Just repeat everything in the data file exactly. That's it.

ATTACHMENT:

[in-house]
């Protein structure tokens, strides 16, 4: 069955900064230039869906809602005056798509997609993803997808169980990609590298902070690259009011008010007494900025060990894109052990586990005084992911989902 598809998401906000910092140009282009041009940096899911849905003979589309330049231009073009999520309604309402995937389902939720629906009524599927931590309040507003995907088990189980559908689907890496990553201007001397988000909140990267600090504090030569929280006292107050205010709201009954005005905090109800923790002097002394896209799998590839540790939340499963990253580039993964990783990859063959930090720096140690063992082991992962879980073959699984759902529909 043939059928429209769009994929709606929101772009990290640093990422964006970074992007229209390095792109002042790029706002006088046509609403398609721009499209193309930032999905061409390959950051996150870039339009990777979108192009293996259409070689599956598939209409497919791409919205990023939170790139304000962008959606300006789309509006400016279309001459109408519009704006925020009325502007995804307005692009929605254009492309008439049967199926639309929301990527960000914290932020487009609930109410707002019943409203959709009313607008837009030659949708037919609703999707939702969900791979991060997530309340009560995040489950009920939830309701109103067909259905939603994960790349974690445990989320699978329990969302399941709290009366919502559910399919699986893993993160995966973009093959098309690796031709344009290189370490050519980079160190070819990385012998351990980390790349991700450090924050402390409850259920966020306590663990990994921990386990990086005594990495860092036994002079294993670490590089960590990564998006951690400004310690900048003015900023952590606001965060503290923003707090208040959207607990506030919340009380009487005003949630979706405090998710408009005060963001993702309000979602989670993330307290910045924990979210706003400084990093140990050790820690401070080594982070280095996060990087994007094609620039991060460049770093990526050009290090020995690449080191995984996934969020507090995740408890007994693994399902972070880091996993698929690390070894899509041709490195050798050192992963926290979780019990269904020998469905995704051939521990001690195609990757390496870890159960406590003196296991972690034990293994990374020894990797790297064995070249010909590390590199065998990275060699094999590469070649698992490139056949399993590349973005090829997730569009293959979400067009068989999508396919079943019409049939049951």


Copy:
[in-house]
């Protein structure tokens, strides 16, 4: 069955900064230039869906809602005056798509997609993803997808169980990609590298902070690259009011008010007494900025060990894109052990586990005084992911989902 598809998401906000910092140009282009041009940096899911849905003979589309330049231009073009999520309604309402995937389902939720629906009524599927931590309040507003995907088990189980559908689907890496990553201007001397988000909140990267600090504090030569929280006292107050205010709201009954005005905090109800923790002097002394896209799998590839540790939340499963990253580039993964990783990859063959930090720096140690063992082991992962879980073959699984759902529909 043939059928429209769009994929709606929101772009990290640093990422964006970074992007229209390095792109002042790029706002006088046509609403398609721009499209193309930032999905061409390959950051996150870039339009990777979108192009293996259409070689599956598939209409497919791409919205990023939170790139304000962008959606300006789309509006400016279309001459109408519009704006925020009325502007995804307005692009929605254009492309008439049967199926639309929301990527960000914290932020487009609930109410707002019943409203959709009313607008837009030659949708037919609703999707939702969900791979991060997530309340009560995040489950009920939830309701109103067909259905939603994960790349974690445990989320699978329990969302399941709290009366919502559910399919699986893993993160995966973009093959098309690796031709344009290189370490050519980079160190070819990385012998351990980390790349991700450090924050402390409850259920966020306590663990990994921990386990990086005594990495860092036994002079294993670490590089960590990564998006951690400004310690900048003015900023952590606001965060503290923003707090208040959207607990506030919340009380009487005003949630979706405090998710408009005060963001993702309000979602989670993330307290910045924990979210706003400084990093140990050790820690401070080594982070280095996060990087994007094609620039991060460049770093990526050009290090020995690449080191995984996934969020507090995740408890007994693994399902972070880091996993698929690390070894899509041709490195050798050192992963926290979780019990269904020998469905995704051939521990001690195609990757390496870890159960406590003196296991972690034990293994990374020894990797790297064995070249010909590390590199065998990275060699094999590469070649698992490139056949399993590349973005090829997730569009293959979400067009068989999508396919079943019409049939049951």